On September 6, 2017, the House unanimously passed the Safely Ensuring Lives Future Deployment and Research In Vehicle Evolution Act (the SELF DRIVE Act), bringing the nation one step closer to an autonomous vehicle reality. If enacted, the SELF DRIVE Act (“The Act”) would become the first federal law on autonomous vehicles.
The Act accomplishes two principal functions. First, it centralizes autonomous vehicle rulemaking authority in the federal government. Traditionally, the federal government has regulated vehicles while states have regulated the drivers. Self-driving cars thus posed a new problem to an old legal model: which law applies when the driver is a computer?
In the absence of federal oversight, over 20 states have attempted to answer this question by creating their own laws and guidelines. The resulting inconsistency and instability has created a legal quagmire hindering the development, testing, and deployment of self-driving cars. Attempting a solution, the Act institutes a uniform body of federal law on vehicle design while allowing states to maintain authority over licensing, insurance, liability, education, training, and traffic laws.
Second, the Act facilitates innovation and development by authorizing manufacturers to put more test vehicles on public roads. Currently, the National Highway Traffic Safety Administration may only grant 2,500 Federal Motor Vehicle Safety Standards exemptions annually to autonomous vehicle makers that want to test their vehicles on the road. The Act increases the number of test vehicles to 25,000 in the first year; 50,000 in the second year; and 100,000 by the third and fourth years. More testing likely means faster development and adoption.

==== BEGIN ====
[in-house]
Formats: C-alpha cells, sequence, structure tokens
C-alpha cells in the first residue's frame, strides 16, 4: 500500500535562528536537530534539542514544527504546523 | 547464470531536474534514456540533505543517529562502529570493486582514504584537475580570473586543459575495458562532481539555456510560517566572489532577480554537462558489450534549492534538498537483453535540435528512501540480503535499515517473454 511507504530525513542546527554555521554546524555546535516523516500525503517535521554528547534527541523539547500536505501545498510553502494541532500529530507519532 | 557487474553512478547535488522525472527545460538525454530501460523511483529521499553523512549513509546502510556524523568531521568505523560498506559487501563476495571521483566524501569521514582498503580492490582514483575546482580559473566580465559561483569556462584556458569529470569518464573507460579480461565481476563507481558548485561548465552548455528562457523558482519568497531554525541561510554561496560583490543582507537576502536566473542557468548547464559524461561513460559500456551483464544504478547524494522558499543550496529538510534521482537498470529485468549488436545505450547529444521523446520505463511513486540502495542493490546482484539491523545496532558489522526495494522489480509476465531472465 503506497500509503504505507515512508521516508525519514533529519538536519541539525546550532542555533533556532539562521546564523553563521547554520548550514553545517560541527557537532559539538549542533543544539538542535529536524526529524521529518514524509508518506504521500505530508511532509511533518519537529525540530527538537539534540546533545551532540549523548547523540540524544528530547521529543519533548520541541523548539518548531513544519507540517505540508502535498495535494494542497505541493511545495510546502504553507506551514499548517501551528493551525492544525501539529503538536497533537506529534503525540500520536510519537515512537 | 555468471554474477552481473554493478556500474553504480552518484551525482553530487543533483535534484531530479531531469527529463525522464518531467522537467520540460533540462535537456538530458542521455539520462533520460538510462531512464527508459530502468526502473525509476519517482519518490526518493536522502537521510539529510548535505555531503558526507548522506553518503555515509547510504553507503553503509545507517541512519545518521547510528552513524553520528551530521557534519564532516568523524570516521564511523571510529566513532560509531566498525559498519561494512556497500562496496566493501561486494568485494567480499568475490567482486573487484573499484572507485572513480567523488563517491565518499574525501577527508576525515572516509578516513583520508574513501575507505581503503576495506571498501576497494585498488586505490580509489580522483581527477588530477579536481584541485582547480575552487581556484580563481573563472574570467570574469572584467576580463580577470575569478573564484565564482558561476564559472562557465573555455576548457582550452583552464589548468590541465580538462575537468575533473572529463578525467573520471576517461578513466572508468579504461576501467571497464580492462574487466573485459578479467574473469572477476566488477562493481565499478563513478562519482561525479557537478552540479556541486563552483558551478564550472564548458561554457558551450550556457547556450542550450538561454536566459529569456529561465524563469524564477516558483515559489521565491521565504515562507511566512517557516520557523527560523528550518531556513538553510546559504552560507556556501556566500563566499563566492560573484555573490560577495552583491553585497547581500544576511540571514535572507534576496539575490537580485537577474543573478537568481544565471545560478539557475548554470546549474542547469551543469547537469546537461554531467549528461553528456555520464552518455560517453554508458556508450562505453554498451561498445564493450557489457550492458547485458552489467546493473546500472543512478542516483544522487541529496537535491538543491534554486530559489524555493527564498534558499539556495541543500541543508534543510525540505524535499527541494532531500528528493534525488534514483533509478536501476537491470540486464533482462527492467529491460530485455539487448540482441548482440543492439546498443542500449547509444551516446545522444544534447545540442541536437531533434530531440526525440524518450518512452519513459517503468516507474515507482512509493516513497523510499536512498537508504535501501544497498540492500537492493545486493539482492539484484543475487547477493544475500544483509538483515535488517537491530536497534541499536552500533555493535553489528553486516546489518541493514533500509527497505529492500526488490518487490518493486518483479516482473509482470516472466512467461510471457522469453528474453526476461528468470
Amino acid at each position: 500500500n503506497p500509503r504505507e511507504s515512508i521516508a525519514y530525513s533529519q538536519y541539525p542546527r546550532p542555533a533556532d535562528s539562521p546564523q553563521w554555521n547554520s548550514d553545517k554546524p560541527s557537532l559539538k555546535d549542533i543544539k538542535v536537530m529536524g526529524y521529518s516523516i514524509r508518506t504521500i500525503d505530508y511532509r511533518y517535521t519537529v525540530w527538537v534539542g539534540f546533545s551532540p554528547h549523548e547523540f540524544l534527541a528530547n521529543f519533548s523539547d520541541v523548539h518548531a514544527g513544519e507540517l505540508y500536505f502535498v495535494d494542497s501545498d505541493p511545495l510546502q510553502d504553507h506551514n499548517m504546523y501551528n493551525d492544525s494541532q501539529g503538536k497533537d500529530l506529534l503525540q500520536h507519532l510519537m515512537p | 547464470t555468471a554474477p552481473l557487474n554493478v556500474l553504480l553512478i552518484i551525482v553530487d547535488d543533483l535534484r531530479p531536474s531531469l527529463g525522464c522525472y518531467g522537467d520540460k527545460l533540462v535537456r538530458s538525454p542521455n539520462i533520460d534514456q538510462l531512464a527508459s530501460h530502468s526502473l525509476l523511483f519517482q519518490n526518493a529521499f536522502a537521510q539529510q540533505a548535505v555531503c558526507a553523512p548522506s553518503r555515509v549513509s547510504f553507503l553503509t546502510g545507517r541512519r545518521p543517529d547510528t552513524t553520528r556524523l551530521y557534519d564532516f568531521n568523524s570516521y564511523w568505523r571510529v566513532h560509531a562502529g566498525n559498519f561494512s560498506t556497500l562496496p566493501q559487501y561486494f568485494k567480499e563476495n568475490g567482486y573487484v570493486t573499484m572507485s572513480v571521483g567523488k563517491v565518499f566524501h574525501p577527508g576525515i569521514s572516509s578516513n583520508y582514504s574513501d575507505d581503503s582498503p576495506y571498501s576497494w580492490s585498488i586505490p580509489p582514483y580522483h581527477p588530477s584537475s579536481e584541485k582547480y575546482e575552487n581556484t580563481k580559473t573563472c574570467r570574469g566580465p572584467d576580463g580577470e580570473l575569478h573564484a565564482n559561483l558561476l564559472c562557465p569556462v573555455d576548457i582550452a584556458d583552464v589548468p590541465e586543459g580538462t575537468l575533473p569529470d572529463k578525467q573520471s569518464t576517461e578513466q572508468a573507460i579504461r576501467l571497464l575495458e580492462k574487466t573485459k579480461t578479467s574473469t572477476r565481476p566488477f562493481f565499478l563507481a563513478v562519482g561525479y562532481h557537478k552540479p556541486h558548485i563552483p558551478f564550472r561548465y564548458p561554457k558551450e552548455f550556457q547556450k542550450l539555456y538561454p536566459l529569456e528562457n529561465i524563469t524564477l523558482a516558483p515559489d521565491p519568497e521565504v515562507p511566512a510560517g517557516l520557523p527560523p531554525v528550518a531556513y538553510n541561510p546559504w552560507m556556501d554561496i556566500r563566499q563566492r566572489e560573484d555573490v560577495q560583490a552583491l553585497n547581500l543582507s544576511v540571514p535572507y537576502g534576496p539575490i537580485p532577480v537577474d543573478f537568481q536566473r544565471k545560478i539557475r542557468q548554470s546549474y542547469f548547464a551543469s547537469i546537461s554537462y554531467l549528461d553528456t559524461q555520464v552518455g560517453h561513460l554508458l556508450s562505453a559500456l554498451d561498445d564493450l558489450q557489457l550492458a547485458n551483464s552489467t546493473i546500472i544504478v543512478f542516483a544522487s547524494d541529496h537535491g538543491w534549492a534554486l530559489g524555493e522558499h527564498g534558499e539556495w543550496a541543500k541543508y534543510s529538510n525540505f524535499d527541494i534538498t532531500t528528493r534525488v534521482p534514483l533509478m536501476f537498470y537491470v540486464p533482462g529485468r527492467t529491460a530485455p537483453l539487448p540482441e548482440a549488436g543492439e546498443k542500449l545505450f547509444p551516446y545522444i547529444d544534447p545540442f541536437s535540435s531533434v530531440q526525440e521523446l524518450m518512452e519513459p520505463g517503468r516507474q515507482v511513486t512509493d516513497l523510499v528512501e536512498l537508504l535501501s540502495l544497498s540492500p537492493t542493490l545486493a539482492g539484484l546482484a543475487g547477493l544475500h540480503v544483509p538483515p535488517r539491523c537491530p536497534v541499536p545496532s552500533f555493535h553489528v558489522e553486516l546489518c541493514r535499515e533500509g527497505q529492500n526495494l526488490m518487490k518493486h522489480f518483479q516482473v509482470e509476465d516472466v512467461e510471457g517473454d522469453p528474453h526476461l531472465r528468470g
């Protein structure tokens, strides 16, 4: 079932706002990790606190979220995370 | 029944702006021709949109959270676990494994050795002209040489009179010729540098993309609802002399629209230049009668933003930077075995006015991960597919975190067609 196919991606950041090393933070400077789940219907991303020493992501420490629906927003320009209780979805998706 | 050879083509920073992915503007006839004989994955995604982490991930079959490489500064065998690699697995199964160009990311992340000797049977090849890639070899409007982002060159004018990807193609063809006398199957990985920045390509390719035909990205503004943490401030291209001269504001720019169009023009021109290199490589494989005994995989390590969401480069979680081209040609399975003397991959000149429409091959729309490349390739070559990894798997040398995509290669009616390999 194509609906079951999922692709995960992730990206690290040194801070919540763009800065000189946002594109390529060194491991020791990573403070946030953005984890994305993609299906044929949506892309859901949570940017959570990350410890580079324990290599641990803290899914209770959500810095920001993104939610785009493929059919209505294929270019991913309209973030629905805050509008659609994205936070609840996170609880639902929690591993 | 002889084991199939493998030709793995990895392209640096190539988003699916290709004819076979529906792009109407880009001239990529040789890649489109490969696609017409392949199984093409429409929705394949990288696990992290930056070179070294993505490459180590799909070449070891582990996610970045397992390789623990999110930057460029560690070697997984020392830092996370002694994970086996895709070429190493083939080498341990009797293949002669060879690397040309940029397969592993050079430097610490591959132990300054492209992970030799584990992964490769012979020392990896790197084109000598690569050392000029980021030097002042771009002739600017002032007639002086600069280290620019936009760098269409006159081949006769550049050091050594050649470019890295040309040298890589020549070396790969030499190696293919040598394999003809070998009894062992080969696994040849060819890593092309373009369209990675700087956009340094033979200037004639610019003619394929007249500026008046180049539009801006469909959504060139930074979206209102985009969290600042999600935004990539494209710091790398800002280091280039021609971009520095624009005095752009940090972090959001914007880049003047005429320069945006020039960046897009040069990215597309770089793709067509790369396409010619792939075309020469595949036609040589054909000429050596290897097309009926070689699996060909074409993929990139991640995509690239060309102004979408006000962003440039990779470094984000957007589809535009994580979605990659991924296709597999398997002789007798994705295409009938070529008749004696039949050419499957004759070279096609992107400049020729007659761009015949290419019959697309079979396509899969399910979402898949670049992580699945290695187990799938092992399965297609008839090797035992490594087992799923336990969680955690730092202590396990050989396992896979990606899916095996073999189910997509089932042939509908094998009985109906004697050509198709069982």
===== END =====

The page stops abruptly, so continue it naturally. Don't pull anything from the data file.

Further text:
For some, this seems too fast. Professor Raj Rajkumar of Carnegie Mellon University has expressed concern that having more autonomous vehicles on the road increases the chances of human injury, which could induce a backlash against autonomous vehicle technology. The Alliance of Automobile Manufacturers had a different take: “Automakers have been developing these technologies for years and this legislation helps address a variety of barriers that otherwise block the ability to safely test and deploy these vehicles.”
During the testing phase, autonomous vehicle makers cannot simply release cars onto public roads without any oversight. Obtaining an exemption requires submitting a detailed analysis showing that the test vehicle is at least as safe as existing vehicles. Other requirements include reporting crashes involving test vehicles and listing these vehicles in a public database. The Act also requires manufacturers to have a written cybersecurity plan as well as published privacy policies explaining what they will do with collected data.
The Act comes at a time when there is no clear leader in the global autonomous vehicle market and China, Japan, and the EU are racing to develop self-driving cars. “If we’re going to stay at the forefront of innovation and technology in this country, we have to be driving the technology for autonomous vehicles,” said U.S. Rep. Debbie Dingell, D-Michigan. “With this legislation, innovation can flourish without the heavy hand of government,” added U.S. Rep. Bob Latta, R-Ohio, who drafted the Act.
Now that the Act has passed the House, it moves to the Senate, which is drafting its own autonomous vehicles bill. By finalizing its bill, hopefully the Senate will work with the House to create compromise legislation for President Trump’s signature.